Jointing 230mm worktop at 90 degrees, for bathroom

10 Feb 2007
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United Kingdom
I have a bathroom "worktop" (230mm width) that needs jointing at 90 degrees. Is there jigs commonly available to use to create a butt-up/clamped joint as found now regularly in kitchens?
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Trend do a small one but I don't think it has peg holes for 230mm spacesaving tops.

Just use a kitchen jig, put the pins in for a 600mm top, measure back 370mm and put a mark on the jig, clamp the jig to your top so the marks line up with the end of your worktop.

Mike - Trend's stuff is top quality tackle but for occassional users there are cheaper jigs to buy, which accomplish the same results - Screwfix or Axminster do their own brands. You can hire a router & jig but be warned they are likely to have been well used; check the jig for damage to the guide ways and only accept one that's got no damage here otherwise you'll discover lumps have been routed out of your w/t. It's false economy to attempt this job with a used cutter.

Good butt & scribe joints, complete with bolt-pockets below, are not straight-forward to produce without good planning/preparation, accurate measuring, steady work bench or trestles (3 or 4), a 1/2" router and the appropriate SHARP tipped-cutter. You'll also need a biscuit jointer and of course the jig and clamps.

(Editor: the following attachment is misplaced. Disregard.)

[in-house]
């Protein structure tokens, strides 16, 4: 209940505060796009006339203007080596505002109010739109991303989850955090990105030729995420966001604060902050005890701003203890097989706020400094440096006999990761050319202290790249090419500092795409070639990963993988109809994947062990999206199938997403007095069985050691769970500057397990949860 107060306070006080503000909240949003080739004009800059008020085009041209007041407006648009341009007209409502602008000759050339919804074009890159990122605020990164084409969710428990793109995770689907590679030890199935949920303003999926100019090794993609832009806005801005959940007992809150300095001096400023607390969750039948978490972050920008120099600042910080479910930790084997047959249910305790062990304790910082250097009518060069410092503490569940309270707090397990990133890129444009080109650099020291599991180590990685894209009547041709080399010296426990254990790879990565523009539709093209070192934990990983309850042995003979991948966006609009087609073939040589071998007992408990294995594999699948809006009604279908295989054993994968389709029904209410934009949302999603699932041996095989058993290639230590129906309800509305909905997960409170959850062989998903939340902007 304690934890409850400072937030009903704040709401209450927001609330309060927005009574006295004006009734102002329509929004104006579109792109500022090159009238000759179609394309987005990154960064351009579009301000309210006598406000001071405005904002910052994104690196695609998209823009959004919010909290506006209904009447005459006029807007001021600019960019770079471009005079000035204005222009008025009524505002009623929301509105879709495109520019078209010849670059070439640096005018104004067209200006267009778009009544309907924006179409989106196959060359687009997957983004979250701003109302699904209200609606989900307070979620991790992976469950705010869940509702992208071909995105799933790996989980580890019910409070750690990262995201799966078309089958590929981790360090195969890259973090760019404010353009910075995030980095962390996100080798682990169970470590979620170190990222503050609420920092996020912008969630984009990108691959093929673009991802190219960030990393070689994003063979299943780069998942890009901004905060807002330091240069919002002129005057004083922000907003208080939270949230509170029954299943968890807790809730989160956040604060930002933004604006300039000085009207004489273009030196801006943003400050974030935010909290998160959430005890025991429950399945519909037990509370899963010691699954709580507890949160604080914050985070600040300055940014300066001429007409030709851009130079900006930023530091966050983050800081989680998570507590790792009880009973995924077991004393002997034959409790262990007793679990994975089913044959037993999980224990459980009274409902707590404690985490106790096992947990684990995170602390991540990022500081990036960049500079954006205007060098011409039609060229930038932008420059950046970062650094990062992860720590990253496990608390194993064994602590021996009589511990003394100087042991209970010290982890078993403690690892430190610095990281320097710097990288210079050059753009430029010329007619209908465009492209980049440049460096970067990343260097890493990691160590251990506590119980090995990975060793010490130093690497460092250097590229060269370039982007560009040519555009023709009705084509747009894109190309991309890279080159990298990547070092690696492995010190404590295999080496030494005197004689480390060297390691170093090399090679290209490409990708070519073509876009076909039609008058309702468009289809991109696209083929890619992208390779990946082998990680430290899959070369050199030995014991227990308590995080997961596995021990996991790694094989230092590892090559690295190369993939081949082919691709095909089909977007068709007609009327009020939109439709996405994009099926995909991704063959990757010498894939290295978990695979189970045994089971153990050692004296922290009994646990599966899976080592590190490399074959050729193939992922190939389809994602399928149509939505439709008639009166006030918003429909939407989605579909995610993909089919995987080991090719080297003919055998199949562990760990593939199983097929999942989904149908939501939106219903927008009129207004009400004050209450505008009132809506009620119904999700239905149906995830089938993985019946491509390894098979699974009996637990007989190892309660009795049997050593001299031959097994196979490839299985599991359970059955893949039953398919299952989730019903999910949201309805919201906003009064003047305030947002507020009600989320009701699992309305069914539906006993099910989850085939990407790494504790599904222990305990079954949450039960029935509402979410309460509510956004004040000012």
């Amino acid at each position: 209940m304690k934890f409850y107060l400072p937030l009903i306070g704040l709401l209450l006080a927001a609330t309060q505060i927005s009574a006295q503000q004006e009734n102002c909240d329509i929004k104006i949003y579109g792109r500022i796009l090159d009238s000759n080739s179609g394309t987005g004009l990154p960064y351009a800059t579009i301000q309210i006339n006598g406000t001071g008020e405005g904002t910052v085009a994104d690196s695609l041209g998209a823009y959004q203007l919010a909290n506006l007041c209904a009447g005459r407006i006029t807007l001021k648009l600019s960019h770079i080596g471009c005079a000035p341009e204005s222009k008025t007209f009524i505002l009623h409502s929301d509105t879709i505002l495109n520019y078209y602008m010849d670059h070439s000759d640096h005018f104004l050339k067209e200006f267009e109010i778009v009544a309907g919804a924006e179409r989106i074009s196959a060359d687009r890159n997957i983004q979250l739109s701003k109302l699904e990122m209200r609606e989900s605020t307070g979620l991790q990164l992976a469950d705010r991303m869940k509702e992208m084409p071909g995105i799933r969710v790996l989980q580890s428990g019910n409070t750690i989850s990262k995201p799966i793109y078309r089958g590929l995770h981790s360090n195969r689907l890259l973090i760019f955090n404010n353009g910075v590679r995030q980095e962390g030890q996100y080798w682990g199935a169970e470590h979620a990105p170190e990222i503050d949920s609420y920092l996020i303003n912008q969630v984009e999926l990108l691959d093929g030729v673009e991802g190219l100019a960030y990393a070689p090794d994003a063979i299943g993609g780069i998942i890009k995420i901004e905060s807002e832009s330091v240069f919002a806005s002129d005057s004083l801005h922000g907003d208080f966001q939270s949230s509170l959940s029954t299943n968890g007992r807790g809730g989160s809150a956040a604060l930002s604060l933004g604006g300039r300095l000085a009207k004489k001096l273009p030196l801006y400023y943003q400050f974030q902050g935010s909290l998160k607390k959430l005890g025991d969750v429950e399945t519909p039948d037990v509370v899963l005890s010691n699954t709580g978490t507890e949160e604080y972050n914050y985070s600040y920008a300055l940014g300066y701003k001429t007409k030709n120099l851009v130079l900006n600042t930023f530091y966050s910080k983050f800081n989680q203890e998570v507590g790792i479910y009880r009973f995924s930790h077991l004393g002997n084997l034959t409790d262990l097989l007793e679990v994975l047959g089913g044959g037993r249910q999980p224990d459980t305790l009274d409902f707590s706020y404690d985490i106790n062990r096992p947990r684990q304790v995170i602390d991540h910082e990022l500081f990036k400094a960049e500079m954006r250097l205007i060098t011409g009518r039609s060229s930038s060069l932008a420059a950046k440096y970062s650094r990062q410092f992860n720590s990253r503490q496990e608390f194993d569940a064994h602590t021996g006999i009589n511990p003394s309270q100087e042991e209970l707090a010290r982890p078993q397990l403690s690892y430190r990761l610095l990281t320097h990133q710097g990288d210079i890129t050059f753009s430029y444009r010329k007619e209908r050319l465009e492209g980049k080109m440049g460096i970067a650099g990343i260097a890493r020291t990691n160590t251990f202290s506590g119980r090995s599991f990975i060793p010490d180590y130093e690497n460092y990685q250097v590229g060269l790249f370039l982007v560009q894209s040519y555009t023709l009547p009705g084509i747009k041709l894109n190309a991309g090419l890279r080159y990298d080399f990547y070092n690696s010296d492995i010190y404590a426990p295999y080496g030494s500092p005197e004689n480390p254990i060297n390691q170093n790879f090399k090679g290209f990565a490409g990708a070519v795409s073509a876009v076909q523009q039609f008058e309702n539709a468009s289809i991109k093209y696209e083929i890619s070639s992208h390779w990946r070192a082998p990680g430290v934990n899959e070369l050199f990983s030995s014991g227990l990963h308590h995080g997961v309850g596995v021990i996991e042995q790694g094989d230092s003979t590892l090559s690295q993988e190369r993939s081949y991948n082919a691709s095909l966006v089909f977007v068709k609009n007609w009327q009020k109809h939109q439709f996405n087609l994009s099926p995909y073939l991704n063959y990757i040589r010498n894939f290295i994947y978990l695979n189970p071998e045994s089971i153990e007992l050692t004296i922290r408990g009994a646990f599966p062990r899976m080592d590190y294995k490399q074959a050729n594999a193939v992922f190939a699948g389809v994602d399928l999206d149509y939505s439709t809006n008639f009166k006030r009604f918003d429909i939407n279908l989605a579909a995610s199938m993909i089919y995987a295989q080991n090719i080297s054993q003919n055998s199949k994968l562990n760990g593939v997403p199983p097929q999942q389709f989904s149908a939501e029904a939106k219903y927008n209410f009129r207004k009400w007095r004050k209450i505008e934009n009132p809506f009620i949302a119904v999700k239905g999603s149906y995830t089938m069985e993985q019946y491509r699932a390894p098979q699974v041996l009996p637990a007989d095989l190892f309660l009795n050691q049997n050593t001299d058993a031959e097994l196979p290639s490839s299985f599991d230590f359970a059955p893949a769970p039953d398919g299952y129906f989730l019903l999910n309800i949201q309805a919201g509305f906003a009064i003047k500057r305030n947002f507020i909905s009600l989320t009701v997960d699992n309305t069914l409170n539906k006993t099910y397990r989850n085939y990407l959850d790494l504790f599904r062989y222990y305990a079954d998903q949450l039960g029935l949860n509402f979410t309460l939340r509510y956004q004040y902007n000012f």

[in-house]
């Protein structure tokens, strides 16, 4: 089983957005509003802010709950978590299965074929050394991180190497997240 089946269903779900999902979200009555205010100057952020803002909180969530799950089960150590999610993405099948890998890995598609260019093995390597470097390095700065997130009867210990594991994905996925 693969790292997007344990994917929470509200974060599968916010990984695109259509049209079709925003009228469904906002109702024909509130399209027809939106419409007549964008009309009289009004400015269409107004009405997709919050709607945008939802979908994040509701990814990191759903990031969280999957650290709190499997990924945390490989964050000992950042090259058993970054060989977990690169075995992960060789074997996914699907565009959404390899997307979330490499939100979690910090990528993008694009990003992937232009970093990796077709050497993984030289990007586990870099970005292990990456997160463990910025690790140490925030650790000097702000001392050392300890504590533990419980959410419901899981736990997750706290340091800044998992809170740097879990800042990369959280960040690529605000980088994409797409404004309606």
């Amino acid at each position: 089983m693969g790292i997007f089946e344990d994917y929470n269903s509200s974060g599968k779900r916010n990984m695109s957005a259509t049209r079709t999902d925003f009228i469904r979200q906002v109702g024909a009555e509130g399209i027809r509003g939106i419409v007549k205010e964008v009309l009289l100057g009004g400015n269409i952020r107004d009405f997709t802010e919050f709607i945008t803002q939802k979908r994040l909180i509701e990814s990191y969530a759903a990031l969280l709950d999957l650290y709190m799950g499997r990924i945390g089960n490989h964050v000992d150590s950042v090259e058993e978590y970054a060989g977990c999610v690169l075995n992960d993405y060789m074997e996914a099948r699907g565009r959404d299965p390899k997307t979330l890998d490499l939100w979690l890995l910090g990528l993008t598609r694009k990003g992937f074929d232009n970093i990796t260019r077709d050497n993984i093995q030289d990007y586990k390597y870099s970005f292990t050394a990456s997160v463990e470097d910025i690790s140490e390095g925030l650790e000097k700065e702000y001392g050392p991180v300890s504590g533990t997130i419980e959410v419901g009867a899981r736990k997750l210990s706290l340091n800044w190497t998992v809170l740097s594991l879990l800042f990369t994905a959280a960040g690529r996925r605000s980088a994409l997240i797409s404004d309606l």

Novices will attempt to do the router cut in one pass with terrible results, badly formed edges, lumps missing, etc. 3 passes at gradually increasing depths should produce a smooth, square edge. Always start your cuts at the front edge of the w/t (the curved edge with the laminiate) and emerge at the back of the w/t - this will prevent break-out (splitting off) of the laminate. One cut will be made via the top surface of the w/t, the matching edge of the joint will be cut on the underside of the w/t; you flip it over.
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I think I will get a joinery shop to do it, its going to be an expensive learning curve to get the right results!
Cheers for the help

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